Character Development In Charles Dickens's 'Great Expectations'

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A common, poor blacksmith named Pip, transitions into a gentleman, and wealth and class take over him. He goes through struggles and heartbreaks throughout his experience of being a gentleman. Throughout the novel, Pip gains a closer relationship with many characters and experiences moral development. Pip shows unselfish and compassionate behaviors towards others in the novel. He redeems himself and realizes how badly he acted towards those who cared about him and how having great expectations changed him. By the end of the novel, Pip saved all of his relationships and being a gentleman taught him a lesson about what wealth and class can do. In the novel Great Expectations written by Charles Dickens’, the main character, Pip, develops into a better person through his interactions with Herbert, Magwitch, and Joe.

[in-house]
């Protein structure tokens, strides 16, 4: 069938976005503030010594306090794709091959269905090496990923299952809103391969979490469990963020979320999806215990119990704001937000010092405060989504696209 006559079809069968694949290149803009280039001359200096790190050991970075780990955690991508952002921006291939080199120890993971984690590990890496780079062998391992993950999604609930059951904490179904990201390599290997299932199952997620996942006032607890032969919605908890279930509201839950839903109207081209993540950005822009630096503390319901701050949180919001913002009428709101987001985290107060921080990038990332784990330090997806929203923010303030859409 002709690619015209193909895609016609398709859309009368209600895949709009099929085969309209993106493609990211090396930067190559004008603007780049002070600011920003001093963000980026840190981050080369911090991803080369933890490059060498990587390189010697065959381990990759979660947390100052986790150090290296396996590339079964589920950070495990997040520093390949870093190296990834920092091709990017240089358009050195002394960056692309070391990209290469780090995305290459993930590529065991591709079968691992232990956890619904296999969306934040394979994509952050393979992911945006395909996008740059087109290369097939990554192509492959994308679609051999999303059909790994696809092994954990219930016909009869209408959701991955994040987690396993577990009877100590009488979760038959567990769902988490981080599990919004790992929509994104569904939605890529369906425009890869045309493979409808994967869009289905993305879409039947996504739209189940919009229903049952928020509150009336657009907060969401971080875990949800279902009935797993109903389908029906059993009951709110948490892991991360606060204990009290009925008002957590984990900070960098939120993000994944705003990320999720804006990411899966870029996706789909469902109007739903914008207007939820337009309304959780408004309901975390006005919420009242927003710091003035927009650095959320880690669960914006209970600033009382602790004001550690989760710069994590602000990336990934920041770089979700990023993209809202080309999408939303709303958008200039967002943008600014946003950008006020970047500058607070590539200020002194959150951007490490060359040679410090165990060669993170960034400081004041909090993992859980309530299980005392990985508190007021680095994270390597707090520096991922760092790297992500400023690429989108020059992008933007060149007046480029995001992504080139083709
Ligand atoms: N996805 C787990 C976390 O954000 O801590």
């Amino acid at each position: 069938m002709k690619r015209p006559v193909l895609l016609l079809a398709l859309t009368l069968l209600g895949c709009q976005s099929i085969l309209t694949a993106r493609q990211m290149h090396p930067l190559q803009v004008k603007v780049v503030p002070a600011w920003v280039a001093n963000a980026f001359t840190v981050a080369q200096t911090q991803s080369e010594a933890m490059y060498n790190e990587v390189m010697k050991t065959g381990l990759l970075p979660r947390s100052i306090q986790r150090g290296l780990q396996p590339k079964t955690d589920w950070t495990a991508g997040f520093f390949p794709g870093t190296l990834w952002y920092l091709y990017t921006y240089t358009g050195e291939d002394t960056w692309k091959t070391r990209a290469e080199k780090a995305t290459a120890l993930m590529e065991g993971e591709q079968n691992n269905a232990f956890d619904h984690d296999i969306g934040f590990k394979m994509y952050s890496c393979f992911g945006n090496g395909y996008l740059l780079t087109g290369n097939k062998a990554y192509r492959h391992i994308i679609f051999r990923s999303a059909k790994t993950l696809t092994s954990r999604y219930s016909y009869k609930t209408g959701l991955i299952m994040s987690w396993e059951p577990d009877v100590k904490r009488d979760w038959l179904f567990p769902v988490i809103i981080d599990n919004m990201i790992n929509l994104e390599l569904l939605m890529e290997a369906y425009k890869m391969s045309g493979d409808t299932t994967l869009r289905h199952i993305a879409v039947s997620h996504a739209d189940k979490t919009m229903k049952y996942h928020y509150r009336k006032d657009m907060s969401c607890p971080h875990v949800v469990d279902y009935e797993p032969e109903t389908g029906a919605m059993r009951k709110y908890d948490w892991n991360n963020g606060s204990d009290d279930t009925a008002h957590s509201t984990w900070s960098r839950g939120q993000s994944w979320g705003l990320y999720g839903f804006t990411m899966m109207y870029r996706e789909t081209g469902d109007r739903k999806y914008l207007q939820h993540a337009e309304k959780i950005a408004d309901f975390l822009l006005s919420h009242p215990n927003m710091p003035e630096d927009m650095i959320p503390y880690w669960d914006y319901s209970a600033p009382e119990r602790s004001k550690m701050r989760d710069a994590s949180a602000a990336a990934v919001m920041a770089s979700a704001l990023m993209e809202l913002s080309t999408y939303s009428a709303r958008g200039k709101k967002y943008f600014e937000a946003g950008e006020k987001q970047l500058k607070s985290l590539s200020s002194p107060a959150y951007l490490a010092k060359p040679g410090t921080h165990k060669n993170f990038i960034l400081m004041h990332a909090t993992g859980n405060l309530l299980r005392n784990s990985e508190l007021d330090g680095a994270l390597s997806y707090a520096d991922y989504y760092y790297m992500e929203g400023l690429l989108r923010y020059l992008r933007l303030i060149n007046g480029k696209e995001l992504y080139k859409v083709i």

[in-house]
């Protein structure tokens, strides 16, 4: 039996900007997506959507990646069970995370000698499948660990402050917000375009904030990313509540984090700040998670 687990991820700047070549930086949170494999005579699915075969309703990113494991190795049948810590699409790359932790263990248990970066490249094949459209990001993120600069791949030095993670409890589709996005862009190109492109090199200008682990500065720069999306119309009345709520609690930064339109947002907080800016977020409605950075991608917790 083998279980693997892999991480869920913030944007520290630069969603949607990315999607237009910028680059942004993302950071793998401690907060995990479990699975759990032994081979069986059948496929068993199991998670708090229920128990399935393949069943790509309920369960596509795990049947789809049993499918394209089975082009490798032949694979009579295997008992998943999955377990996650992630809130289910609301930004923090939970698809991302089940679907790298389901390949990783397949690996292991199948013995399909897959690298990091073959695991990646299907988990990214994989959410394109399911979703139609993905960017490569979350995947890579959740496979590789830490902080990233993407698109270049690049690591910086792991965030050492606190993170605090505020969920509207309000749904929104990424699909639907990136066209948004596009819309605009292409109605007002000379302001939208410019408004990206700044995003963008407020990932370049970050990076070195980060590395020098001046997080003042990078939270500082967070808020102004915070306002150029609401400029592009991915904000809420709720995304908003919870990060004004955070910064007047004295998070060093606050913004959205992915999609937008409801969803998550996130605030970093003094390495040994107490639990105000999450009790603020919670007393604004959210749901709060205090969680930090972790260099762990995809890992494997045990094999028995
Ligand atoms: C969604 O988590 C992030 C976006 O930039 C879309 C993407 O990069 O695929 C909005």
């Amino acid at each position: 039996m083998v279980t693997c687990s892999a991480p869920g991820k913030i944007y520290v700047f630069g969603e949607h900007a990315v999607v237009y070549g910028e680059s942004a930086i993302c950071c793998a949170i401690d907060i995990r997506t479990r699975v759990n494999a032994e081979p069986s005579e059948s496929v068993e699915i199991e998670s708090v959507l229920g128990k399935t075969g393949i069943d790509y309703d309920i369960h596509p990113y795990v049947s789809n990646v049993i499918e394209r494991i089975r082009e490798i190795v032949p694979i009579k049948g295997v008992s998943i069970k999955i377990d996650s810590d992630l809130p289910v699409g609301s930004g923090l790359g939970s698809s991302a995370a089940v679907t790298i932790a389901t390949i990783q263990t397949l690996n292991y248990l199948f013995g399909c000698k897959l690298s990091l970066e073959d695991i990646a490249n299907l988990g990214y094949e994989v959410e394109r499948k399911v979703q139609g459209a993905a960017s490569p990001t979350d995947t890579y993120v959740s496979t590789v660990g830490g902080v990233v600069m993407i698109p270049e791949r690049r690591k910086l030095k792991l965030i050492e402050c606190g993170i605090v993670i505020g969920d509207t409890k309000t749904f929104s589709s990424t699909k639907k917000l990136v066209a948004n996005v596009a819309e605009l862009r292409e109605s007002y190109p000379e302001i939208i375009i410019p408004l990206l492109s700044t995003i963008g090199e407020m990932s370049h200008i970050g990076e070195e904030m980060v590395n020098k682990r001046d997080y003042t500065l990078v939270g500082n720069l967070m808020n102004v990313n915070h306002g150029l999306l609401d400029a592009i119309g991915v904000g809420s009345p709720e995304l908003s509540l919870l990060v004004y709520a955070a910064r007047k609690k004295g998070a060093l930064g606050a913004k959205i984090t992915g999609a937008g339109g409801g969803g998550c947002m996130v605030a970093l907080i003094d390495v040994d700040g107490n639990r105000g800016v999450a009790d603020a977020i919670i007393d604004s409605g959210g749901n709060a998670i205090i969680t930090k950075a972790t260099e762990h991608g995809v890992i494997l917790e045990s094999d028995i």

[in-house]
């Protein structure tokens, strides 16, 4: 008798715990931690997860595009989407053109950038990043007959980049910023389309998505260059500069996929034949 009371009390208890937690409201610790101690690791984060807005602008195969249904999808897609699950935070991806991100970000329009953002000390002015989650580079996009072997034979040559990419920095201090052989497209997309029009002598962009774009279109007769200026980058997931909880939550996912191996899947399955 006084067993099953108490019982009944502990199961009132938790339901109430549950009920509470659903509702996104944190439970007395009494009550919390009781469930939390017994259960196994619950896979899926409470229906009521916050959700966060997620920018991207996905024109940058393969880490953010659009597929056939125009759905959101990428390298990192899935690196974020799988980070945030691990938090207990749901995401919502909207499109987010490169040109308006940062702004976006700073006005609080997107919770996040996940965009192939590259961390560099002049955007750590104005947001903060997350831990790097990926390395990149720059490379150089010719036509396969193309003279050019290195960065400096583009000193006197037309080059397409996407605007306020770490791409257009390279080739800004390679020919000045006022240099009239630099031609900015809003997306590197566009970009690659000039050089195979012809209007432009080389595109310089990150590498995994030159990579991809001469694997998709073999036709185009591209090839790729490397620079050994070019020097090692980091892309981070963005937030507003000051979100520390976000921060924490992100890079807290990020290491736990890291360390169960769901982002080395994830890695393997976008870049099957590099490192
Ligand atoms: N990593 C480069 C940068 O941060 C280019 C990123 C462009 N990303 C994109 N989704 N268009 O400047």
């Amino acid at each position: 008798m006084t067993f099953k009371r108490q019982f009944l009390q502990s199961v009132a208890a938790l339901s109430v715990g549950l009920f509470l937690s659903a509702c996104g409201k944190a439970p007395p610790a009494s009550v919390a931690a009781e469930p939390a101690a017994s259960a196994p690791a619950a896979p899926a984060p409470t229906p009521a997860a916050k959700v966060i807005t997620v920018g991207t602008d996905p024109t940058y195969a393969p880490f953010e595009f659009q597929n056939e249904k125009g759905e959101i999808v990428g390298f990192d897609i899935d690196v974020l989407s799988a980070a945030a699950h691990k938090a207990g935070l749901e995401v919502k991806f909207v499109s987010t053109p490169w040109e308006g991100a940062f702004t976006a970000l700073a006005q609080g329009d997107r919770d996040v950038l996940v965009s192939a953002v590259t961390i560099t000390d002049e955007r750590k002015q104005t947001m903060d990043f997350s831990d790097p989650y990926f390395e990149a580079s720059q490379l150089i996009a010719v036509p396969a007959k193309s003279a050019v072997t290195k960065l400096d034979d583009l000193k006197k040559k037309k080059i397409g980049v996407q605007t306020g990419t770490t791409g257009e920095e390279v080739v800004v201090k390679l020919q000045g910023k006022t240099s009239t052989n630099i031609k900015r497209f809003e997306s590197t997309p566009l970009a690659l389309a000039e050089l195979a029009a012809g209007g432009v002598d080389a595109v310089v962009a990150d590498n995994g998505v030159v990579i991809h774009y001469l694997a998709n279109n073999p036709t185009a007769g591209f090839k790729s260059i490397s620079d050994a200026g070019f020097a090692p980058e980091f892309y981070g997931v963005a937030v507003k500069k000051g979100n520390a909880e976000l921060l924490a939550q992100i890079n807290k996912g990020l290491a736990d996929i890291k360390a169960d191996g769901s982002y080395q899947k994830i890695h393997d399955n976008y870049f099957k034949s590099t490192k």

As Pip displays unselfish behavior towards Herbert Pocket, it shows his moral development in the course of the novel. The first time Pip and Herbert met was at the Satis House on Miss Havisham 's birthday. Herbert was the pale young gentlemen Pip fought. They were both sent by Miss Havisham to play with Estella. Later on in the story, Pip was introduced to Herbert, and they realize they met before at the Satis House. Herbert points out that he is not jealous of Pip 's fortune, and this starts the beginning of their friendship. Their relationship is so strong, that they even know how the other is feeling. Herbert tells Pip, "Told me! You have never told me when you

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